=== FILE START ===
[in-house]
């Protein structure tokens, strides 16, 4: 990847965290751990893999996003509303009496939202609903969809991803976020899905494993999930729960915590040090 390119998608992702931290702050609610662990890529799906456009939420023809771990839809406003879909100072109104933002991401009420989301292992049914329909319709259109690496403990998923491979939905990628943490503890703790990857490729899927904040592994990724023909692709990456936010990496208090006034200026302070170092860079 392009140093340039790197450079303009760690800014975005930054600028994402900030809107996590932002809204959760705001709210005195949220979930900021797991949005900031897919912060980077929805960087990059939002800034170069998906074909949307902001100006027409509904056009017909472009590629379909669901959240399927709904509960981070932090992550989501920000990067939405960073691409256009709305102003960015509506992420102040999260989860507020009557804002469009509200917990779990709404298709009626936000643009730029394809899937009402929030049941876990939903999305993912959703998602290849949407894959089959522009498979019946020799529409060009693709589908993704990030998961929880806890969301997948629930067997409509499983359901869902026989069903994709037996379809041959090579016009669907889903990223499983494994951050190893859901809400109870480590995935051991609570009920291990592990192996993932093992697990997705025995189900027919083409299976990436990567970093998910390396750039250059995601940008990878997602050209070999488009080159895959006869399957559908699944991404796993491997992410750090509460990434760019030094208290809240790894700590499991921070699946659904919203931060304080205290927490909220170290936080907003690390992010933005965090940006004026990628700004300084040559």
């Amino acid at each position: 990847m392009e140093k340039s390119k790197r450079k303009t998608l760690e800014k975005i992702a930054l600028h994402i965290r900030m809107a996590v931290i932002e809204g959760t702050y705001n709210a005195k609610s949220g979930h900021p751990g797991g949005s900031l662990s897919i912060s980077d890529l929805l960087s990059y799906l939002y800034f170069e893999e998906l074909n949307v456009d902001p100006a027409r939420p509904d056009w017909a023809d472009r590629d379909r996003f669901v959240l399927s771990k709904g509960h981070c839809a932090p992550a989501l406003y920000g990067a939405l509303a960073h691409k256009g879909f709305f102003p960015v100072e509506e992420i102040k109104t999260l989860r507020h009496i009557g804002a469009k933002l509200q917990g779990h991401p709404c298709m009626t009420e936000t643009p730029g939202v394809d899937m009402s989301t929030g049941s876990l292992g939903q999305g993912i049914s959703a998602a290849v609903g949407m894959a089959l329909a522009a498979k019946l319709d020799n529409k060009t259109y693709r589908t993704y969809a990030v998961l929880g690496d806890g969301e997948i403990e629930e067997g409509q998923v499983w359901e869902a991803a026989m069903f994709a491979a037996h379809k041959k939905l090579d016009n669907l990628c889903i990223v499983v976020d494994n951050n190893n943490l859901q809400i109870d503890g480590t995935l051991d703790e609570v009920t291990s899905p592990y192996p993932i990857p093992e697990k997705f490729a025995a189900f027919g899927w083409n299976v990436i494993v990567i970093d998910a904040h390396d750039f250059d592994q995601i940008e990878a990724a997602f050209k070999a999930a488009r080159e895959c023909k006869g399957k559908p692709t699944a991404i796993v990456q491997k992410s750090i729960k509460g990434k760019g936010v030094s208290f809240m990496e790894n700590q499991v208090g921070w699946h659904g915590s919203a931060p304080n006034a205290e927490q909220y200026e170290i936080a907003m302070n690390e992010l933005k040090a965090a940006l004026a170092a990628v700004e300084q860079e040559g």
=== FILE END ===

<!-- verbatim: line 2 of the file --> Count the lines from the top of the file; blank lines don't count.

């Protein structure tokens, strides 16, 4: 990847965290751990893999996003509303009496939202609903969809991803976020899905494993999930729960915590040090 390119998608992702931290702050609610662990890529799906456009939420023809771990839809406003879909100072109104933002991401009420989301292992049914329909319709259109690496403990998923491979939905990628943490503890703790990857490729899927904040592994990724023909692709990456936010990496208090006034200026302070170092860079 392009140093340039790197450079303009760690800014975005930054600028994402900030809107996590932002809204959760705001709210005195949220979930900021797991949005900031897919912060980077929805960087990059939002800034170069998906074909949307902001100006027409509904056009017909472009590629379909669901959240399927709904509960981070932090992550989501920000990067939405960073691409256009709305102003960015509506992420102040999260989860507020009557804002469009509200917990779990709404298709009626936000643009730029394809899937009402929030049941876990939903999305993912959703998602290849949407894959089959522009498979019946020799529409060009693709589908993704990030998961929880806890969301997948629930067997409509499983359901869902026989069903994709037996379809041959090579016009669907889903990223499983494994951050190893859901809400109870480590995935051991609570009920291990592990192996993932093992697990997705025995189900027919083409299976990436990567970093998910390396750039250059995601940008990878997602050209070999488009080159895959006869399957559908699944991404796993491997992410750090509460990434760019030094208290809240790894700590499991921070699946659904919203931060304080205290927490909220170290936080907003690390992010933005965090940006004026990628700004300084040559």